SOCAP13: The Demand Dividend

This post was written by Lila Cruikshank, recent Fuqua graduate, in September 2013.

Social entrepreneurs, like any entrepreneur, struggle with the search for investors; investors struggle to find investments that provide sufficient returns. One of the most common tensions is the “exit” – how can social entrepreneurs return capital to investors without sacrificing their social mission, or having to relinquish their ownership in a venture?

On the final day of SOCAP13, I attended a panel entitled “Alternatives for Impact Investing: How to Keep Both the Investor and Entrepreneur Happy”. On my way to the panel, I read the title to a social entrepreneur friend who responded, “It’s not possible.” Or is it?

The panel introduced a new investing vehicle called the Demand Dividend, which offers the impact investing field another alternative to equity, and with it the potential for more exits. The field of impact investing is evolving rapidly, and I think the Demand Dividend represents the promise of the field: creative solutions to seemingly entrenched problems. While creating solutions that generate both financial and social impact, why not endeavor to create an investment vehicle that can keep both the entrepreneur and the investor happy?

The panelists included Monica Brand (Acción Frontier Investments Group), Lisa Kleissner (Toniic and Hawaii Investment Ready), Jan Piercy (ShoreBank International), Emily Stone (Maya Mountain Cacao), and Jim Villanueva (The Eleos Foundation), and was moderated by John Kohler (Toniic and Center for Science, Technology and Society).

Why does impact investing need more alternatives to equity? There are three principal reasons, and the need is especially acute for early-stage investing:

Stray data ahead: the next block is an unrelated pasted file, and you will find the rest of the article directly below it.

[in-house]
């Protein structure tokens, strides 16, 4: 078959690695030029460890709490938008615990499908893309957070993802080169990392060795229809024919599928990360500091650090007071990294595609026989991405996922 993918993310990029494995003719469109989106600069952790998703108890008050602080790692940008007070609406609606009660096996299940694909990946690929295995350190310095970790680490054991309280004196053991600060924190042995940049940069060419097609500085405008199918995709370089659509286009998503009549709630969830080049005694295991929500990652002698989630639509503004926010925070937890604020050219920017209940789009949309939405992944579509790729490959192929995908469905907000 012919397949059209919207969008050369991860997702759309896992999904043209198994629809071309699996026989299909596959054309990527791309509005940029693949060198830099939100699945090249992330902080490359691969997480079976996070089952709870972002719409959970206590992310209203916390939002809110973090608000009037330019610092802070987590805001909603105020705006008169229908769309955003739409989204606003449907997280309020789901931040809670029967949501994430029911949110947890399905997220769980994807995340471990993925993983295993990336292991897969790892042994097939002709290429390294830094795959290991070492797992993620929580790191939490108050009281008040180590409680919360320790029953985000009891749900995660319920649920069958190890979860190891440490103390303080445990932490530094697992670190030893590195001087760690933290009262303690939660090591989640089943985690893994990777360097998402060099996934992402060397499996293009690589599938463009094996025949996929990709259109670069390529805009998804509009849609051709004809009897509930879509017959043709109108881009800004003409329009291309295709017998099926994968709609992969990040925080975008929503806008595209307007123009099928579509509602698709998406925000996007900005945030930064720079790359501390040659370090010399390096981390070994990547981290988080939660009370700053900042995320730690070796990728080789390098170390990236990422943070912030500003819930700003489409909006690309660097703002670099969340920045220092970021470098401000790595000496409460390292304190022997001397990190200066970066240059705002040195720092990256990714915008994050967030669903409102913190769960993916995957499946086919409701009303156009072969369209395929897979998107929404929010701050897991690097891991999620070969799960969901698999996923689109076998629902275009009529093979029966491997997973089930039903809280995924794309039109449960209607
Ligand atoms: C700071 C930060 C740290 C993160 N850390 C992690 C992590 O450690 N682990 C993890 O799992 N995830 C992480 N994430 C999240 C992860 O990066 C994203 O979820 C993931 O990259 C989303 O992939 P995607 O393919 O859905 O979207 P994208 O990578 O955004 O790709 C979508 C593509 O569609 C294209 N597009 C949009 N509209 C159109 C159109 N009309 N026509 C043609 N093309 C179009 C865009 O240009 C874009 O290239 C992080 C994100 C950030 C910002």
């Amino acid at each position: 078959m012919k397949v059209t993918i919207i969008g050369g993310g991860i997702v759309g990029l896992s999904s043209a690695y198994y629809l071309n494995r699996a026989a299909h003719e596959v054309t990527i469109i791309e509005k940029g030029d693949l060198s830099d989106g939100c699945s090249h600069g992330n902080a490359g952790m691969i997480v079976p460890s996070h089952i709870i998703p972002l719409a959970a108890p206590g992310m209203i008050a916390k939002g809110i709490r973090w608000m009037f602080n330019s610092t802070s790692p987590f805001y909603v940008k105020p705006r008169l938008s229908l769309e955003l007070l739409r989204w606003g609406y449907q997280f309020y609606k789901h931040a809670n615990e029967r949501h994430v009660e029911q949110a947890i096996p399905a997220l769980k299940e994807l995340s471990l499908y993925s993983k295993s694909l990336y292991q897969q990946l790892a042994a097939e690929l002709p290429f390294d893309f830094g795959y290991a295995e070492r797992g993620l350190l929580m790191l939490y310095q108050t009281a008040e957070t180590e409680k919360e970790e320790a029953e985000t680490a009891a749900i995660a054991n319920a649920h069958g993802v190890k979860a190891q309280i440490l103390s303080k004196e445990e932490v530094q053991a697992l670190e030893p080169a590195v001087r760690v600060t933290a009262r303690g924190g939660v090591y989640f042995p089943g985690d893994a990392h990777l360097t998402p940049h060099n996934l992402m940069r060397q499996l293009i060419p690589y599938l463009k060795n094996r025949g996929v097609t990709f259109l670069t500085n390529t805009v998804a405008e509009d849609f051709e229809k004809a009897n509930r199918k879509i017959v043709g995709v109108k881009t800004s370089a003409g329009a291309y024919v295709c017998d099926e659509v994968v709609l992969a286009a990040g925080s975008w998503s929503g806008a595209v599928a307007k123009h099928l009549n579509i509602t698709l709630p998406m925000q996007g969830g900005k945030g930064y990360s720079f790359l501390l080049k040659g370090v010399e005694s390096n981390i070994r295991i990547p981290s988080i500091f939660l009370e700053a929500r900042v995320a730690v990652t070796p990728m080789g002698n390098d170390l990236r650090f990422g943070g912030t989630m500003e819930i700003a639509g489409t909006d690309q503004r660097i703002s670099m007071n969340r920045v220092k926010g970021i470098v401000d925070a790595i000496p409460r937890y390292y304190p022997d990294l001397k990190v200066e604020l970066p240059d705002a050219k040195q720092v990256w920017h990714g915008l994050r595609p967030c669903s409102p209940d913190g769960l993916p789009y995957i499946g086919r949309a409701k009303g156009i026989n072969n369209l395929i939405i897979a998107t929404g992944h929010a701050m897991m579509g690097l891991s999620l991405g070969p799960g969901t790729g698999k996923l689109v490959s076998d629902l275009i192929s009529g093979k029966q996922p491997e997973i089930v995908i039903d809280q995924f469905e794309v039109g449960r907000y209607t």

1. Impact investors, having largely adopted an equity-based venture capital model, haven’t seen many exits. Without the return of capital, investors will not be happy (and many more potential impact investors are on the sidelines, waiting to see more reliable exits).
  2. An equity-based investment model excludes a majority of social enterprises. Assembling an equity portfolio requires identifying firms that promise at least an 8-10x return, which excludes a large number of social enterprises that can generate significant social impact and modest financial returns.
  3. The equity model puts pressure on entrepreneurs. Assuming that a 10x return is possible and the investment is made, early-stage equity investments require the entrepreneur to relinquish some portion of ownership and control early in the company’s lifecycle, which many social entrepreneurs do not wish to do, and which strains the entrepreneur’s ability to maintain a social mission.

Equity, while an efficient investing tool, is not meeting the needs of the impact investing space, especially for early-stage ventures. Debt is an important alternative to equity, but requires a high degree of cash flow stability that can be challenging in early-stage ventures.